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Users cannot communicate directly to the designers. Thus, it is designers’ design that takes on the responsibility to communicate with the users of the product. The design will reveal whether the designers are considerate and thoughtful or not. The ideal relationship between users and their products should be like a pair of old couple with no guessing and confusing. However, every new product and its user are newly-wed. How can they possibly form a silent understanding and have their minds in sync?

Once I used a bread machine to bake a cake. I pressed on the panel where printed “Start” (yes, there’s no buttons, terrific) and then the countdown number on the screen turned red. I thought it’s the sign that it started to bake but later I knew I was wrong because I came back to check the machine and found it still and cold. It is frustrated that your machine does not give you feedback so that you know you did the right thing. I didn’t even know if I give out my order or not since I can’t feel the button being pressed and the panel gave me a wrong clue. This is the example of product fail to communicate with its user.

Users will generalize their past experience and apply it to the present situation, like old school lovers who are used to movie and dinner for a date than a bungee jumping from the bridge. To impress users, designers should take them to a restaurant that suits their taste instead of one with menus they can’t understand. Indications and feedbacks must be clear and correspond to common sense or regular standards. To prevent the users from causing damage if they operate the product wrong by not only warning but also forcibly block the operation through the design.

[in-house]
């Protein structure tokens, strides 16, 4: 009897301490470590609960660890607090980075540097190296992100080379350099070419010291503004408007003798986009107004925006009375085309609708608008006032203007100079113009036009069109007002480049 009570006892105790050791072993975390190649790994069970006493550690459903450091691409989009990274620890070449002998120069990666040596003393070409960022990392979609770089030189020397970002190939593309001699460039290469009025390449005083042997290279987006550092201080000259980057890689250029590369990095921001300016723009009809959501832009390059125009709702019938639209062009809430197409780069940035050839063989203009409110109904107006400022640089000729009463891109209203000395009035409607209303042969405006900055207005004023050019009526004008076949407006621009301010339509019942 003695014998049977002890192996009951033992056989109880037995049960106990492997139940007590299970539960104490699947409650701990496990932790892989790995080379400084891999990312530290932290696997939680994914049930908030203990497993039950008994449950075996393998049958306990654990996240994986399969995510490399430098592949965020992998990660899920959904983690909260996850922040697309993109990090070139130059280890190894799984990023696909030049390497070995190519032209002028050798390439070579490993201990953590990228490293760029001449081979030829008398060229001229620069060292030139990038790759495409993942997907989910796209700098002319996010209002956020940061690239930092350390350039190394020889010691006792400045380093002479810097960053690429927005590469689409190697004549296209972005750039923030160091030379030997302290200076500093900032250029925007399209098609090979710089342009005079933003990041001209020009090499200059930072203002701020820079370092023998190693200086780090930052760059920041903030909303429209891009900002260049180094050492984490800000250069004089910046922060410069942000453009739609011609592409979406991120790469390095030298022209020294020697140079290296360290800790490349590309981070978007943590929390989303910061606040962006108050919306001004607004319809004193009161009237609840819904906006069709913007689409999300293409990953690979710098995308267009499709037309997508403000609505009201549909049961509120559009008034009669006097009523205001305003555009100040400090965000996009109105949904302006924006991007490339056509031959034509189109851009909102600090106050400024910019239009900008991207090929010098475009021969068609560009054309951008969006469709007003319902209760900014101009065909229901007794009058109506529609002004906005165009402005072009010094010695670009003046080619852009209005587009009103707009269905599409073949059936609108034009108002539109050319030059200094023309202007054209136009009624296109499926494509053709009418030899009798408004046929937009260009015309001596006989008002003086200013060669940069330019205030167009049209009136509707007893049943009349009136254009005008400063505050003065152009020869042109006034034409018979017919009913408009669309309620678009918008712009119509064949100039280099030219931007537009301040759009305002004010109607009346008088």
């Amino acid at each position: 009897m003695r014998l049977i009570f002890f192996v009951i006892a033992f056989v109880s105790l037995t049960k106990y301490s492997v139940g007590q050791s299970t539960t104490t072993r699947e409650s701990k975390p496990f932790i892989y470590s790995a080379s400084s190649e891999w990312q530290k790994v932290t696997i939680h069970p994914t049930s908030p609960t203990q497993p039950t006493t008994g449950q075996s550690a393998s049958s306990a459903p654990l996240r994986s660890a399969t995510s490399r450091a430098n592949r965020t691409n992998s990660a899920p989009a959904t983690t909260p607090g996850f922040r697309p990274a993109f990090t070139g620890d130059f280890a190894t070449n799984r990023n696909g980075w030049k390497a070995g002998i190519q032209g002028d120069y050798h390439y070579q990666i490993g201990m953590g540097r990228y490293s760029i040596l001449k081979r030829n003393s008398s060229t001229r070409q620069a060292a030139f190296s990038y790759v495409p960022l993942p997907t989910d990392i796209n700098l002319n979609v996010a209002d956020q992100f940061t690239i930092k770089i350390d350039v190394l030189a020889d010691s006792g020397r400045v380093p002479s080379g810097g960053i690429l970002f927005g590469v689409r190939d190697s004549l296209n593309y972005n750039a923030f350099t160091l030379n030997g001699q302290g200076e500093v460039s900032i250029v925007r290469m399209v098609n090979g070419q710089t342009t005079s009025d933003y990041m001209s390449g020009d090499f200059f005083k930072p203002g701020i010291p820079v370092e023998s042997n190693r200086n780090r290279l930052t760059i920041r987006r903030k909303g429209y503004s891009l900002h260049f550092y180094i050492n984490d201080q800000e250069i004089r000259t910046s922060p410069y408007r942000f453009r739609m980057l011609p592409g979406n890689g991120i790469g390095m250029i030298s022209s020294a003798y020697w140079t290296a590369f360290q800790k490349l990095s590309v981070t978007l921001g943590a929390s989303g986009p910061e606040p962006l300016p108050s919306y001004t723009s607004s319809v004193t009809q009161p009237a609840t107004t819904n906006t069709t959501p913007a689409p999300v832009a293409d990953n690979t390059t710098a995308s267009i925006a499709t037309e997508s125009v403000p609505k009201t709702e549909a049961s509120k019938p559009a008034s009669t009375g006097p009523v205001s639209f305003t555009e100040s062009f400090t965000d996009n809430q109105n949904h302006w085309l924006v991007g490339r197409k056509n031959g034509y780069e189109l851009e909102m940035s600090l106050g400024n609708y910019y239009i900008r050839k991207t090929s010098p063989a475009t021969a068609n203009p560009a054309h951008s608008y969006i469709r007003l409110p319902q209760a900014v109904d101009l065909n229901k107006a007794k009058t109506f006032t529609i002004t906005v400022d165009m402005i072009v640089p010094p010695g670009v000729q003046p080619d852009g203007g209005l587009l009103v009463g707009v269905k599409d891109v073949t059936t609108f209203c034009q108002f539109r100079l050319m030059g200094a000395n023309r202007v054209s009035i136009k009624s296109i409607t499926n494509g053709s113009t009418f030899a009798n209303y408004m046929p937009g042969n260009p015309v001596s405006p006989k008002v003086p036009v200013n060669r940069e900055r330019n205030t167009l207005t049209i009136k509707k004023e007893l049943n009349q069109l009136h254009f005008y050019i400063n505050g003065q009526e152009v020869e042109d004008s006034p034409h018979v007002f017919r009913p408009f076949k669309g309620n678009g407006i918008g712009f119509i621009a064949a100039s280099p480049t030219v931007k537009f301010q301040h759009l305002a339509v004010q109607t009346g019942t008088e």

The communication between a product and a user is more like the designers are communicating with the user. Designer cannot rely on manuals and instructions since many users will not bother to take a look. User-centered design involves psychology, human behavior, scenarios simulation, to achieve a user-friendly design, and establish new usage habits gradually rather than forcing users to adapt.

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